Firstly, the title is significant because it is a reference to the protagonist and hero of the play, Antonio. The title tells us who the play is about and also provides the setting. Since Antonio does live in Venice and is a merchant, and most of the events in the play revolve around him, we can confidently assume that the title refers to him. Furthermore, most of the action in the drama plays out in the city of Venice, so the title is also apt in this regard.
The play opens in a street in Venice and Antonio is the first character to speak. He is sad and does not know why, but wishes to find the reason for his melancholy:
SCENE I. Venice. A street.Enter ANTONIO, SALARINO, and SALANIO
ANTONIOIn sooth, I know not why I am so sad:
It wearies me; you say it wearies you;
But how I caught it, found it, or came by it,
What stuff 'tis made of, whereof it is born,
I am to learn;
And such a want-wit sadness makes of me,
That I have much ado to know myself.
We discover that he is a merchant when Salarino opines that Antonio's sadness is the result of his concern about his ships at sea which carry his precious cargo.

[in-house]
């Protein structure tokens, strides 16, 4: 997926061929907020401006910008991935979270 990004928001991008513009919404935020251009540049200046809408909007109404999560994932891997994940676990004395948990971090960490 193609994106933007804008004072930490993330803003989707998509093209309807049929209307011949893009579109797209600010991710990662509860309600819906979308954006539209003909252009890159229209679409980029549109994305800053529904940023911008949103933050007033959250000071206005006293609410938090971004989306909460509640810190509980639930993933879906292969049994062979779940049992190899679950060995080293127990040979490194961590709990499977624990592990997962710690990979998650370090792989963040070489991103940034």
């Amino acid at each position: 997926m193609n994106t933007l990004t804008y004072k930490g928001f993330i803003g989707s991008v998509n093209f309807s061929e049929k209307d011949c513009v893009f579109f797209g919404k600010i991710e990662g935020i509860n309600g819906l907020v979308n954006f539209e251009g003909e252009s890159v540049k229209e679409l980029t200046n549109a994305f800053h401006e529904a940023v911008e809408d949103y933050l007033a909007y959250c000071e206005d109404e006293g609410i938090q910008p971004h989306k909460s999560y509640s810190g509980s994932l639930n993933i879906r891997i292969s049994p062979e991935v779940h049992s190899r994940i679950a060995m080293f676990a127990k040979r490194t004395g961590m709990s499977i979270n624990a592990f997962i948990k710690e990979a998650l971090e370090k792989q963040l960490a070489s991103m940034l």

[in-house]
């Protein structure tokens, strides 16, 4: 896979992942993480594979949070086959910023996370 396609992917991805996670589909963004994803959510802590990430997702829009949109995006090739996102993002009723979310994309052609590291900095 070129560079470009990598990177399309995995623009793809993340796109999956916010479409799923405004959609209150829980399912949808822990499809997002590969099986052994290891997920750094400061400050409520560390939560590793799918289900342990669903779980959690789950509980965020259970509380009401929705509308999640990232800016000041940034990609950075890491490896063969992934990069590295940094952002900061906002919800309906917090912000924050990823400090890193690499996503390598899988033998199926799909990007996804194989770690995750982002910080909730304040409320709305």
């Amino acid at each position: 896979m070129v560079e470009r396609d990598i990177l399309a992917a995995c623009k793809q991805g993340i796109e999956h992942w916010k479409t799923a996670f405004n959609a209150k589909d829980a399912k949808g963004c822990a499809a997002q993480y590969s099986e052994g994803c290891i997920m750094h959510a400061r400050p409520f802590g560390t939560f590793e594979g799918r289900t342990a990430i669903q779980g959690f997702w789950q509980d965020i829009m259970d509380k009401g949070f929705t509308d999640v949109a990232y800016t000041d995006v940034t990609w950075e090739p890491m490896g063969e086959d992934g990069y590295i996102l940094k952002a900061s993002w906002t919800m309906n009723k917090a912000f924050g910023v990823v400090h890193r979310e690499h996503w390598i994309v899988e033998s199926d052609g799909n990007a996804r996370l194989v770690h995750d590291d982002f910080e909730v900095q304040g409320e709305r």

SALARINOYour mind is tossing on the ocean;
There, where your argosies with portly sail,
Like signiors and rich burghers on the flood, ...
Antonio quickly assures him, however, that his depressed mood is not caused by concern for his goods:
ANTONIOBelieve me, no: I thank my fortune for it,
My ventures are not in one bottom trusted,
Nor to one place; nor is my whole estate
Upon the fortune of this present year:
Therefore my merchandise makes me not sad.
He assures Salarino that he had not placed all his fortune in only one vessel or that his ships were travelling to only one destination, nor that his entire fortune was dependent on the year's ventures alone, but that he, like a good businessman, had spread his risk. This, therefore, is not the reason for his sadness.